Changes in vegetation & herd structure in East Pokot, Kenya

Oral evidence from Pokot pastoralists on vegetation change in the rangelands of northern Baringo District, Kenya, points to major changes in structure and biodiversity composition over the past century. A landscape of perennial grasses has turned into Acacia-dominated shrubland. The article “Changes in landscape vegetation, forage plant composition and herding structure in the pastoralist livelihoods of East Pokot, Kenya” by Hauke-Peter Vehrs, published in 2016 in the Journal of Eastern African Studies 10 (1): 88–110, compares perceptions of current changes in grass composition with former accounts, highlighting local assessments of declining high-quality grasses. The author traces the history of changes in vegetation and links these to high grazing pressure, restricted herd mobility and increasing human population as causal factors. The costs and benefits of bush encroachment are also examined. The tremendous increase in numbers of goats and camels in the pastoral herds is closely connected to the increased availability of tree and shrub fodder for browsing animals. The article concludes by contrasting the views expressed on landscape by Pokot elders with scientific accounts of environmental change.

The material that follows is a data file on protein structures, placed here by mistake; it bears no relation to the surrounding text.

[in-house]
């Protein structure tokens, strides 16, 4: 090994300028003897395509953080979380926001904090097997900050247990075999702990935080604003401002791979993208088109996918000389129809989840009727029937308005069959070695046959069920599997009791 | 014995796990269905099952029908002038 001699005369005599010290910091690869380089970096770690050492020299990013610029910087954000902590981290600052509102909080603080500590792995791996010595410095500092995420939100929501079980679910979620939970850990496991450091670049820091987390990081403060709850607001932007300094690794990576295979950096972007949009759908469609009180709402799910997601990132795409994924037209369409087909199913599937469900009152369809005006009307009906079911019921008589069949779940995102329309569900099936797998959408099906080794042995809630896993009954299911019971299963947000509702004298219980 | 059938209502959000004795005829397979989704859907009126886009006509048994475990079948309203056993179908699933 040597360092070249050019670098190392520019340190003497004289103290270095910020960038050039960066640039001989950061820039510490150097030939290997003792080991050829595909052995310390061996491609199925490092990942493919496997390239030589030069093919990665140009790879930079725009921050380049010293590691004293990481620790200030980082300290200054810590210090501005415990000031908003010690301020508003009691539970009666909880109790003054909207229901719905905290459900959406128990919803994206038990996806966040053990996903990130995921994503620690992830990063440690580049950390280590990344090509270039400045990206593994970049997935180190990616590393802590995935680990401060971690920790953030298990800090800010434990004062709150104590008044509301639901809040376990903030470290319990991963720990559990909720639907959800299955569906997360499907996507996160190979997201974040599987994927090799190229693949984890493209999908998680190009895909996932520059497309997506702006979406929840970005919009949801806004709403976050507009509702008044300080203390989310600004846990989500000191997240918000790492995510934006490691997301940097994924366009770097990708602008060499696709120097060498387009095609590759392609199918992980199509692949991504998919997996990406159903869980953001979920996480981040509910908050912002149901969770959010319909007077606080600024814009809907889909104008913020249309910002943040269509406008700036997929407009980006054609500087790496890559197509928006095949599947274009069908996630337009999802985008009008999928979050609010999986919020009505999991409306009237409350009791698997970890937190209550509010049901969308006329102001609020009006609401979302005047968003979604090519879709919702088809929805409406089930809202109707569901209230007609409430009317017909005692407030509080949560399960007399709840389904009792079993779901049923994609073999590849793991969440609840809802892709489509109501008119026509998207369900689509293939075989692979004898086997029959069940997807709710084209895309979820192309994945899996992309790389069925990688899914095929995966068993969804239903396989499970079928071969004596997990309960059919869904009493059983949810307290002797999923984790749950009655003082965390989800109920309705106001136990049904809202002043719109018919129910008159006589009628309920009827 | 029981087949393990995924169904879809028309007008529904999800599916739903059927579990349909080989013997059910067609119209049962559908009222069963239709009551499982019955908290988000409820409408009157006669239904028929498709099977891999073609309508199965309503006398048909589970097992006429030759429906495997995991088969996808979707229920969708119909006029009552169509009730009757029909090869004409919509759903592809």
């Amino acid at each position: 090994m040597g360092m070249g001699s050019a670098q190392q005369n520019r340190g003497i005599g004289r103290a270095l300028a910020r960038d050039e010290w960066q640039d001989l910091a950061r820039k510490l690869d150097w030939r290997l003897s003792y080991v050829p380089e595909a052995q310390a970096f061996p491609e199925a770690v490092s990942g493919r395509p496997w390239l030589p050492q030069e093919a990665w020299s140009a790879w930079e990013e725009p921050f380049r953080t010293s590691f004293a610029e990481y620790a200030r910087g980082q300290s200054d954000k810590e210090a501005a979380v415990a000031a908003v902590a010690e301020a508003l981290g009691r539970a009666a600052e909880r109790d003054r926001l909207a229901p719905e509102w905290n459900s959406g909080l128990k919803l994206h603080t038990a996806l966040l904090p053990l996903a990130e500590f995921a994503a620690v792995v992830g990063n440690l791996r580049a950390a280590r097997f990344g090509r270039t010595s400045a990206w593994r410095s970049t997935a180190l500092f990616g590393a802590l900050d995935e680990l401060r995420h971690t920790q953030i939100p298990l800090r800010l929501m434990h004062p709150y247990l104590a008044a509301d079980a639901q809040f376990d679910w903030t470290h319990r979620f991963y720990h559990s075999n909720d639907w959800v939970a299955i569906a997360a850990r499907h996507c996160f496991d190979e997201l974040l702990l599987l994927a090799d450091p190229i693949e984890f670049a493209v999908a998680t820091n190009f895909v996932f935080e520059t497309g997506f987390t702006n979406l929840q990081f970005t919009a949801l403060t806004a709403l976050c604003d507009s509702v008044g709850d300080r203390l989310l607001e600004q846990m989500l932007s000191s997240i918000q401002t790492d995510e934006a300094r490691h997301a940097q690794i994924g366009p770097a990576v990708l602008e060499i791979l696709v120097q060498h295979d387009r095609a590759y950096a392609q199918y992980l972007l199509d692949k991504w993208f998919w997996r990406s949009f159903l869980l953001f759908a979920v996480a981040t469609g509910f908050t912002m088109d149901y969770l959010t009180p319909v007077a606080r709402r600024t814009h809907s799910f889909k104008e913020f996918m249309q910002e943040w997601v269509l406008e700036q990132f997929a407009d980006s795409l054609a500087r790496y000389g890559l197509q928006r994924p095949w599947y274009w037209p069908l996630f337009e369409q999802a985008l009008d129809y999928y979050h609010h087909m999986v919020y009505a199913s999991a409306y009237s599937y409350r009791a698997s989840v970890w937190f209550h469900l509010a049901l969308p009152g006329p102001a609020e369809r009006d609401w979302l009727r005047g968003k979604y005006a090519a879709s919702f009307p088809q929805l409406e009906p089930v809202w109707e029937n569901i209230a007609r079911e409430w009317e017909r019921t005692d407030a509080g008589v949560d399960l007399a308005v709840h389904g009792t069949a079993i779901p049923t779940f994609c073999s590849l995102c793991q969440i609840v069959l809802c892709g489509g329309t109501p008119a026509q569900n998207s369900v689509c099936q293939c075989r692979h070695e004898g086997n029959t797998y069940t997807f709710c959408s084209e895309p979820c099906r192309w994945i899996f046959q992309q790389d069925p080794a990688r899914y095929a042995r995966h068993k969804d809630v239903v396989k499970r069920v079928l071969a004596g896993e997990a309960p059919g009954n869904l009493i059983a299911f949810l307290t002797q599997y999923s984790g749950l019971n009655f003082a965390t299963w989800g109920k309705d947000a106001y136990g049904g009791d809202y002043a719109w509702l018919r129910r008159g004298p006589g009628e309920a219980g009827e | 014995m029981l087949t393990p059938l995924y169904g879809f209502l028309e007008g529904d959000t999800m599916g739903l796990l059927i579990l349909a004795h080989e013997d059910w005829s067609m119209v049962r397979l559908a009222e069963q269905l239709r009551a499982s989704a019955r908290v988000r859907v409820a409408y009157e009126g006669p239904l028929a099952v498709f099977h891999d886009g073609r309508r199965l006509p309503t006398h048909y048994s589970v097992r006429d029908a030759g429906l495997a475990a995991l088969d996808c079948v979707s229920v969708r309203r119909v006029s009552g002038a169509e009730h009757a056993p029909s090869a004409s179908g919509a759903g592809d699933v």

Posted on 27 November 2017 in News